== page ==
Young people benefit socially, emotionally and physically by participating in sports. They can get fit, meet others, learn about interpersonal differences, and build important skills such as communication and teamwork. Safe involvement in sport and physical activity is a protective factor for young people’s physical and mental health.
Many LGBTQA+ people are disengaged from sport and recreation though, and research shows that gender diverse young people have low participation rates due to unique barriers in accessing affirming sporting environments.
Sports teams, clubs and organisations should consider how to support trans people to have equal access to participation. Politics around inclusivity in sport is changing, and organisations should keep up to date with laws and guidelines, and take a participatory approach that enables the inclusion of all young people. But occasionally, smaller sports teams and grassroots or community organisations are not aware of the latest standards.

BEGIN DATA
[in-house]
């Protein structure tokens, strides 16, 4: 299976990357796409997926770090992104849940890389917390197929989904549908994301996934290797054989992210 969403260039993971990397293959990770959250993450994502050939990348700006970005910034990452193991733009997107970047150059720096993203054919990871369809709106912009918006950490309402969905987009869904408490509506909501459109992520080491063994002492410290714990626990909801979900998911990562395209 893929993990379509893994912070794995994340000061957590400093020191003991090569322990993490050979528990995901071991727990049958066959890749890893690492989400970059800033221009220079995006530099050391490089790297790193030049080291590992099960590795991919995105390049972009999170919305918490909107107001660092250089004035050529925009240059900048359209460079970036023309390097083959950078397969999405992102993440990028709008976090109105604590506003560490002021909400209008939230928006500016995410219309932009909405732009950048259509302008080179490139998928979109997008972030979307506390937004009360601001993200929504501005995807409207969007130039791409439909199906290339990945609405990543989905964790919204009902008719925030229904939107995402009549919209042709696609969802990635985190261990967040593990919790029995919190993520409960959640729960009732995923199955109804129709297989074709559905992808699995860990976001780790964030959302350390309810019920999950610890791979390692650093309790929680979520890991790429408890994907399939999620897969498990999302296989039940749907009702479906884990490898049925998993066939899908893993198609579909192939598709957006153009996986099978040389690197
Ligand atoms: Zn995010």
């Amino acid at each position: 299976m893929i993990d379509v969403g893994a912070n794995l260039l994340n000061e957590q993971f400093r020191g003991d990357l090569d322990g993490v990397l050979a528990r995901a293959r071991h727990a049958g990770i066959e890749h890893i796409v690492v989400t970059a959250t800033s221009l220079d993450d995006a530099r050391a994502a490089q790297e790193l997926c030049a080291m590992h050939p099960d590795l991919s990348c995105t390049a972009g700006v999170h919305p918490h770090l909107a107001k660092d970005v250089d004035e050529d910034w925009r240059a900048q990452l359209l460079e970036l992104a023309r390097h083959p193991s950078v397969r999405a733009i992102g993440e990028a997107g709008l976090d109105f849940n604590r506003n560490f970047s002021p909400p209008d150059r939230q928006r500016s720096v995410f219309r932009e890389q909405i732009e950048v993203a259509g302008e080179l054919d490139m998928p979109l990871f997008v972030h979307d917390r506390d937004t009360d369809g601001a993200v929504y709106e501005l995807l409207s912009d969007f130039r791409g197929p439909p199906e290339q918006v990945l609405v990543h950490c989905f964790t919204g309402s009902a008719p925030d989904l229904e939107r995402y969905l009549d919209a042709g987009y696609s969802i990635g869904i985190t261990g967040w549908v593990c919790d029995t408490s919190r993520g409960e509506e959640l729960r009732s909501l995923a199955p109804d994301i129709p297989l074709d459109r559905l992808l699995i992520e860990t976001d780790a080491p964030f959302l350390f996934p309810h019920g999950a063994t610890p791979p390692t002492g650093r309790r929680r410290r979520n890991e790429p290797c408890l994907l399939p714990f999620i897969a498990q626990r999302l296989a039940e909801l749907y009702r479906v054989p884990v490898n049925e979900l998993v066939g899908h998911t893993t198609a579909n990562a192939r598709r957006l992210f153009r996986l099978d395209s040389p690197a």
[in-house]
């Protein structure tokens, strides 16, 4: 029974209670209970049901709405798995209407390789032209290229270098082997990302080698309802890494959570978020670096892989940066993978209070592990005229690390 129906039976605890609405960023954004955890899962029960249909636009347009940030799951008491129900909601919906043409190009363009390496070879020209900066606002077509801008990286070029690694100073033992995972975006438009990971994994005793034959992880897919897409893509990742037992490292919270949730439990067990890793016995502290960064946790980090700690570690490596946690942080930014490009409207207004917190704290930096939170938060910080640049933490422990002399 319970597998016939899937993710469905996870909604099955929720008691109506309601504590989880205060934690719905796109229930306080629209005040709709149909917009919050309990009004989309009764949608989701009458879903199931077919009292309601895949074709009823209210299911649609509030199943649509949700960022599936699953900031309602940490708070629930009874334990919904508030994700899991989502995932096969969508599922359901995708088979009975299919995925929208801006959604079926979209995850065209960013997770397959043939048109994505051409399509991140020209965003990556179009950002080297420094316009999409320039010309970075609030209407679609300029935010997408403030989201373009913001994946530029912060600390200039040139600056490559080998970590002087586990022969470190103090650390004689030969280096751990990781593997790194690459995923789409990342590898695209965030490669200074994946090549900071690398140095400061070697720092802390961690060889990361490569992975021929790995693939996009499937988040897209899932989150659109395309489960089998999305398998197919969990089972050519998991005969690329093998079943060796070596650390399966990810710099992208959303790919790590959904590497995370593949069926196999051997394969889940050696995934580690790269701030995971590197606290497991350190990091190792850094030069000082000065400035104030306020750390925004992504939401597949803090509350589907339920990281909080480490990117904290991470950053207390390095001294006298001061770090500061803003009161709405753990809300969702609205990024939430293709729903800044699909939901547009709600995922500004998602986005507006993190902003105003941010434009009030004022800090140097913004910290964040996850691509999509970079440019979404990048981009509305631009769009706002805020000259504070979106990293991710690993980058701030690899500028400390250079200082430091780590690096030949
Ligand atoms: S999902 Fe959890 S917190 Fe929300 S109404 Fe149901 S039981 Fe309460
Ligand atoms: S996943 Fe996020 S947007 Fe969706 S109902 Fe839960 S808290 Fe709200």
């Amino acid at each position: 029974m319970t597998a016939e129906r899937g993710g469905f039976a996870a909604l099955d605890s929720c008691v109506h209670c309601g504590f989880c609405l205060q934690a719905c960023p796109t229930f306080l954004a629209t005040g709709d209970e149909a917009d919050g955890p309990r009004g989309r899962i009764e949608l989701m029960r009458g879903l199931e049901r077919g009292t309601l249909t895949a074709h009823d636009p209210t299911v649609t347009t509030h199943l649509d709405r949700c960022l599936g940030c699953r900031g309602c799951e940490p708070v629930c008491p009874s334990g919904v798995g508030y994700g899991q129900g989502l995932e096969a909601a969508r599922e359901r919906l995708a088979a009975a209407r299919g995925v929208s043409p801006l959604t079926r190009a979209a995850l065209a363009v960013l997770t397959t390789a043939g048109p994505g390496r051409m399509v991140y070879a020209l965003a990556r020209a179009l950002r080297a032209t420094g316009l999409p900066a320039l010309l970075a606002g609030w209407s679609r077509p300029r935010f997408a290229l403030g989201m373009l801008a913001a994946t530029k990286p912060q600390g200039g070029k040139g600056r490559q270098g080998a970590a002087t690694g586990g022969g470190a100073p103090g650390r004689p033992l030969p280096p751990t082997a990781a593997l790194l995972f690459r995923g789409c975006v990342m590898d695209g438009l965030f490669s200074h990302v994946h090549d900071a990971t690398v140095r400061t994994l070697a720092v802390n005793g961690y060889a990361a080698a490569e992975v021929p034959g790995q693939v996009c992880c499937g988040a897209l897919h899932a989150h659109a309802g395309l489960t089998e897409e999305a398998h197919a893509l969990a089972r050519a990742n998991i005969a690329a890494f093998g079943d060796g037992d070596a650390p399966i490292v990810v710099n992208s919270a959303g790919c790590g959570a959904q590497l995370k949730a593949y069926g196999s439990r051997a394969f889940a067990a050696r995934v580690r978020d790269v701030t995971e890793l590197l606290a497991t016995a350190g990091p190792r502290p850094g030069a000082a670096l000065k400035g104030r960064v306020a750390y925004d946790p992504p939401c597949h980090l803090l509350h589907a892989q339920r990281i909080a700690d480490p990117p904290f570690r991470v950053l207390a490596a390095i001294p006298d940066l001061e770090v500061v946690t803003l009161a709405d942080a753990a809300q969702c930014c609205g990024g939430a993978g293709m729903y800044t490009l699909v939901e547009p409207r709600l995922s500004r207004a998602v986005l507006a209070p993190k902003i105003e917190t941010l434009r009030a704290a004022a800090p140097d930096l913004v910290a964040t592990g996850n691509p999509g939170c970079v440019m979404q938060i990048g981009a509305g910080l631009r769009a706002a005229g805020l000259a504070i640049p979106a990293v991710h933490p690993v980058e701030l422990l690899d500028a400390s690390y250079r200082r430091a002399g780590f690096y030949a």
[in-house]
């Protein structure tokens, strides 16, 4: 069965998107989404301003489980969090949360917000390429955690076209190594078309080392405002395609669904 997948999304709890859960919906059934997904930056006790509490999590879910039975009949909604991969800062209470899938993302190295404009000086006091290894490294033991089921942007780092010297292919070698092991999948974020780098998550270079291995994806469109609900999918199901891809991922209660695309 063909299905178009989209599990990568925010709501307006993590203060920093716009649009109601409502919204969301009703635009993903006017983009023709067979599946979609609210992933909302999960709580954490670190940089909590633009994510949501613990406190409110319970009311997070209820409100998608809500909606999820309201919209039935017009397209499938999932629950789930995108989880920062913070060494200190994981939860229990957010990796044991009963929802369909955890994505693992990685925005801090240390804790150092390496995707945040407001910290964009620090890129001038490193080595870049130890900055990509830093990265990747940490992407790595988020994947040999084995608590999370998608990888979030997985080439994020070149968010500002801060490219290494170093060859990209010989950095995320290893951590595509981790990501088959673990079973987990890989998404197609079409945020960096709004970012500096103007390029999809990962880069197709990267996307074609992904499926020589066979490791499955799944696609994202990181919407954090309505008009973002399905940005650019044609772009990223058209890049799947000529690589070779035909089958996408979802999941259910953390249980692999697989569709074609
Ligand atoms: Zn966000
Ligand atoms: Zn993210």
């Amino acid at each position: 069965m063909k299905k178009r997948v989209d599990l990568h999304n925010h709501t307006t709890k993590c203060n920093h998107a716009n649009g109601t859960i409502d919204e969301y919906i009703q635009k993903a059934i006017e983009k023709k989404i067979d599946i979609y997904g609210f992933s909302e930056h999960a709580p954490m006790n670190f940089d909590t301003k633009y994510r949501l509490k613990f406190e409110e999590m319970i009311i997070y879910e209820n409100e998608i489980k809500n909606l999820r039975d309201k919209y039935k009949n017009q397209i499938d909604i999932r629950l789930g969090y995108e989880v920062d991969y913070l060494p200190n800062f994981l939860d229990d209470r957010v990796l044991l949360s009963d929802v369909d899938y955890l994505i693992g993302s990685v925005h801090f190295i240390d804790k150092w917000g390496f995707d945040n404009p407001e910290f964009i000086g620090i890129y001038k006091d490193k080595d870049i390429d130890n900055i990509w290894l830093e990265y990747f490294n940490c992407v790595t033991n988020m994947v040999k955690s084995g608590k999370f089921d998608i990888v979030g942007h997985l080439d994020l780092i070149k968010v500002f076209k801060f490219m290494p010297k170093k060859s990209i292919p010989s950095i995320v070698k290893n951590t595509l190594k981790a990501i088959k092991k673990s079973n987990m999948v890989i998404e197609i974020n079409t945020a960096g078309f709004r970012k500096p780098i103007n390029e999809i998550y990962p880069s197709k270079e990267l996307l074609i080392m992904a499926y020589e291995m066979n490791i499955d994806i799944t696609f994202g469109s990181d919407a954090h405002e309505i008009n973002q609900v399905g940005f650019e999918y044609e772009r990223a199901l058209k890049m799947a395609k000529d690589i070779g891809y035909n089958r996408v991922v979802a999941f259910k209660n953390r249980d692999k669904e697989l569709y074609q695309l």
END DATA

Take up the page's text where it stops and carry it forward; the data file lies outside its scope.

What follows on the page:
Community guidelines for the inclusion of gender diverse people in sport (in addition to the majority of current transgender inclusion sports policies) allow people to play in a category or competition that aligns with their gender identity, or where they feel most comfortable.
There is support available to help parents and sports associations navigate this ever-evolving landscape. Organisations like Proud2Play help parents and sports clubs to help create safe and affirming environments for gender diverse people.
What the law says
- You are not required to inform your child’s coach or club about their gender identity. If you do, this remains a protected characteristic under the law and cannot be shared further without your consent.